Wexford People

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Talk to politicians about animals before you vote


Animal welfare is an important issue in this election campaign

Animal welfare is an important issue in this election campaign

Animal welfare is an important issue in this election campaign

In this general election campaign, will animal-related issues change the way people vote? Compared to the homeless crisis and human health, animals are generally seen as a lower priority, but for me, it isn't a case of "either/or".

My ideal candidate would want to address all of the aspects of society that need to be improved, including homelessness, human health and animal welfare.

In the four years since the last election, there have been significant improvements in the animal welfare world thanks to government activity: ideas that were called for by animal welfare groups have become a reality in several areas.

* Fur farming has been banned.

* The use of wild animals in circuses has been banned.

* Dog breeding legislation has been gradually reformed to help control puppy farms (this needs to be further reformed, but at least it has progressed).

* The government continues to fund animal welfare charities to the sum of nearly €3 million every year.

However there are still many key animal welfare issues in Ireland today that need to be tackled. Contrary to popular opinion, the main problem is not the lack of laws to protect animals: Ireland has some of the best pro-animal legislation in the world. Rather, it's the lack of enforcement of legislation, and it takes money to do this more effectively. There are three good examples of this.

First, the Animal Health and Welfare Act 2013 was a significant step forward for animal welfare in Ireland. ISPCA and DSPCA Inspectors are Authorised Officers under this Act, instigating many investigations into cruelty. However these charities only have enough funding for a small teams of inspectors, making it impossible to enforce the law effectively across the country. Increased funding for the charities who have authorised officers would allow them to do more to intervene in cases of suspected animal cruelty, and this would make a big difference to animal welfare. It is ironic that over €16 million is given to the disgraced greyhound industry while less than €3 million has to be shared amongst all of the hard working animal welfare groups across Ireland.

Second, microchipping of dogs. It's been compulsory to have all dogs microchipped since 2016 but this is still not properly enforced. This is an area where local authority dog wardens should be better resourced to be able to routinely check dogs to ensure that they are compliant. If all dogs were microchipped, the issue of stray dogs in pounds would be solved, with huge money savings for local authorities as well as the obvious animal welfare benefits.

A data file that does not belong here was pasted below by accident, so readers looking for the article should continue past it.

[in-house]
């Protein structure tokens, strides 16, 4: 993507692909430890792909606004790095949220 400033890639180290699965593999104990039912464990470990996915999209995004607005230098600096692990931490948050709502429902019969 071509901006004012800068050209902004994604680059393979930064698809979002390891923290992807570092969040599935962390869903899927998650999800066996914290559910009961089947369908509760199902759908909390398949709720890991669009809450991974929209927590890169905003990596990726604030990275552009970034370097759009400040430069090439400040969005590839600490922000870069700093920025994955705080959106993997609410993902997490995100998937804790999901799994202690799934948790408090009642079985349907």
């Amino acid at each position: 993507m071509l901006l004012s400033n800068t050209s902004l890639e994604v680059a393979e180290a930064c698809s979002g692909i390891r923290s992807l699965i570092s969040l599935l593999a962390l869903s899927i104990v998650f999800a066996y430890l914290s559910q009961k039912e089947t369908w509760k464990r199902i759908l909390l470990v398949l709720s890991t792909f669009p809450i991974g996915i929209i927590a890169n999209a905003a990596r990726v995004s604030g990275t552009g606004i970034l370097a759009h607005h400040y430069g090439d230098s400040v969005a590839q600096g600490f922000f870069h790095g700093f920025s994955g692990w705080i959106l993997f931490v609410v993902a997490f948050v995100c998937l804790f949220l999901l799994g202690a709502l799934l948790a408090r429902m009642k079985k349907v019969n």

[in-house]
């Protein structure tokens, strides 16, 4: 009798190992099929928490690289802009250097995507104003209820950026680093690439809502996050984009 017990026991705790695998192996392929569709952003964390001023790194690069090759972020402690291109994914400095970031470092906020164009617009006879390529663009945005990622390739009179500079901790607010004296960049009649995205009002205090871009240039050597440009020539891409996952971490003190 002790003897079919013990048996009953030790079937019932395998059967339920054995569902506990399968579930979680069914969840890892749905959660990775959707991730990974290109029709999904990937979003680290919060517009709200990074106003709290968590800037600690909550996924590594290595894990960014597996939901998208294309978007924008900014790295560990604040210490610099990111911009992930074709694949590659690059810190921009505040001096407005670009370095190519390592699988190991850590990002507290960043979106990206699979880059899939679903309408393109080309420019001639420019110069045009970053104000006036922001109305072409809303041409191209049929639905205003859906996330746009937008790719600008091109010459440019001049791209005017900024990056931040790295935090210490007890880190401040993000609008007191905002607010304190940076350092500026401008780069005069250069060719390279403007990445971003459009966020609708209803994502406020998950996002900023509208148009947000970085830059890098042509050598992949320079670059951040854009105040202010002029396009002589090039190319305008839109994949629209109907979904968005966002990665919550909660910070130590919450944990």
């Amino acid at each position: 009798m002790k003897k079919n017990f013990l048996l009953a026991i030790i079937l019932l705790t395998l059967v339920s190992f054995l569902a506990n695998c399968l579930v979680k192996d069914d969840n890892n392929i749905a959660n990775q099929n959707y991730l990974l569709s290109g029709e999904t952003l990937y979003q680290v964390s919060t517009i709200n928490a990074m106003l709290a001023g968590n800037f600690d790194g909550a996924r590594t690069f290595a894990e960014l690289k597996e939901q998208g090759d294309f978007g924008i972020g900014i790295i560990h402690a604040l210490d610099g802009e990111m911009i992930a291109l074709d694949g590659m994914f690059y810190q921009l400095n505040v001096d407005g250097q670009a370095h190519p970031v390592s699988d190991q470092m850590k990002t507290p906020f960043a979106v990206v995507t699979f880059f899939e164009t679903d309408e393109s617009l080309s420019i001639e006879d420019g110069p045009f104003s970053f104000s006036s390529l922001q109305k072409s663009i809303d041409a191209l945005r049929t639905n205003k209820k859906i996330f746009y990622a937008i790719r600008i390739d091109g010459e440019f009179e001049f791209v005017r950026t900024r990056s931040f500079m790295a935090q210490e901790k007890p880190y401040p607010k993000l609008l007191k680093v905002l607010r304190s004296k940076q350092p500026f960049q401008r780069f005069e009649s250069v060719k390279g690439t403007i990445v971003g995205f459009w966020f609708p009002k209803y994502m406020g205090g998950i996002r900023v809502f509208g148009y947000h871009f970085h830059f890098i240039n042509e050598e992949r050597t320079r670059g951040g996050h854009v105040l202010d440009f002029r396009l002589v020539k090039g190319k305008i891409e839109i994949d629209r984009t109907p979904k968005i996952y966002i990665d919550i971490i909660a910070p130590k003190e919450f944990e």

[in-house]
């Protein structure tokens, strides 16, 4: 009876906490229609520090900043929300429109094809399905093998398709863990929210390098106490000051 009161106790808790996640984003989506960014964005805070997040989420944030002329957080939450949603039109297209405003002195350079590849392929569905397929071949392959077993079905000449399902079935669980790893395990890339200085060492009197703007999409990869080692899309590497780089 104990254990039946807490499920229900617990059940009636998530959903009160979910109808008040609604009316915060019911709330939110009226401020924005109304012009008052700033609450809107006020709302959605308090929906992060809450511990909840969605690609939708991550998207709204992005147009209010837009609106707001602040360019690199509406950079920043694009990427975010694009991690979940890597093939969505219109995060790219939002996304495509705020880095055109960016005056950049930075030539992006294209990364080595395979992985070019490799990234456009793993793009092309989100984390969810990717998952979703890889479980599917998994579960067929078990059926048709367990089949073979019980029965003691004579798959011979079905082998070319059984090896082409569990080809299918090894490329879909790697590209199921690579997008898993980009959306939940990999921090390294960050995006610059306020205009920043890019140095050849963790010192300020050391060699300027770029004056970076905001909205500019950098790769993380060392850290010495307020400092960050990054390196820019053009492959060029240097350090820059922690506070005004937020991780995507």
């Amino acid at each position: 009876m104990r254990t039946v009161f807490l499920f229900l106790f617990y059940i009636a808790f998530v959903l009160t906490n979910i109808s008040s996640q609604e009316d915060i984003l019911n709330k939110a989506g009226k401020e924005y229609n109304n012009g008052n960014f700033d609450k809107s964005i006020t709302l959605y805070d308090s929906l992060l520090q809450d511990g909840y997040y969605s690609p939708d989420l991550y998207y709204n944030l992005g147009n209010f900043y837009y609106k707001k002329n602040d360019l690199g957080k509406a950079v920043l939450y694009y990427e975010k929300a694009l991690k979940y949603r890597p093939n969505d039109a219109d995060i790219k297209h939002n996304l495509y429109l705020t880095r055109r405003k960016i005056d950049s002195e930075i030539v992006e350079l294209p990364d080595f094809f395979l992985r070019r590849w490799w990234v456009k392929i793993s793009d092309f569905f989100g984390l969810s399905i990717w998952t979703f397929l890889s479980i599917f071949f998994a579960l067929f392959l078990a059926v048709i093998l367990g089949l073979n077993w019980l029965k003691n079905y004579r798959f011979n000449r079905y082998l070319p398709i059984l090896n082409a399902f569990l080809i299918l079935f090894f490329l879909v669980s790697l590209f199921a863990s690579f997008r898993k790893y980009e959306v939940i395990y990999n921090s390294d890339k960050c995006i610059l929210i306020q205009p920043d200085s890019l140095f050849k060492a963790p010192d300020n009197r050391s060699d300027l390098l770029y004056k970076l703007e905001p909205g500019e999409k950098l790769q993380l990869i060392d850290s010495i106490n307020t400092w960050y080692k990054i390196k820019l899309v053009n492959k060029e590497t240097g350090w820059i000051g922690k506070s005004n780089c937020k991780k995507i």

Third, proper resourcing for staff in the Department of Agriculture and local authorities is key to full enforcement of the Animal Health and Welfare Act (AHWA), the Dog Breeding Establishments Act (DBEA) and equine legislation. We don't need a "nanny state" but we do need people who flout the law to be brought to account: it's only when this happens that everyone will begin to respect the law, and do what they are meant to do for the animals under their care.

As well as these areas needing more funding, there are other decisions that a future government could move forwards over the next four years to improve animal welfare. These need not cost much money, but they do require a commitment to move them forwards.

* Animal welfare lessons and activities should be introduced to the curriculum of all schools in Ireland. If children grow up understanding how to care for animals properly, the adults of the Ireland of the future will be less likely to commit acts of cruelty to animals.

* Tougher sentencing is needed for those found guilty of animal cruelty. There should be higher fines, jail sentences for the most serious cases and life bans on keeping animals to stop those found guilty of animal abuse from reoffending. Sentencing guidelines should introduced for courts to make sure that this happens consistently.

* Live exports of cattle and sheep should be stopped to non-EU countries where welfare standards at the final destination cannot be assured.

The truth is that everyone's vote does make a difference, and if you care about animals, you should ensure that the people you vote for share your concerns.

By asking your candidates their views on key animal welfare issues you can gauge their support and at the same time raise the profile of these issues in political discourse.

The ISPCA has written a list of questions that you can ask candidates.

What are their views on animal welfare?

Would they support animal welfare being taught in all schools as part of the curriculum?

Do they support stronger penalties for those convicted of animal welfare offences?

What are their views on blood sports such as fox hunting and live hare coursing?

Do they agree that the live export of food animals to countries outside the EU should be banned?

Would they support better resourcing to support animal welfare legislation?

Please ask candidates these questions on the doorstep: this is how change happens.

Wexford People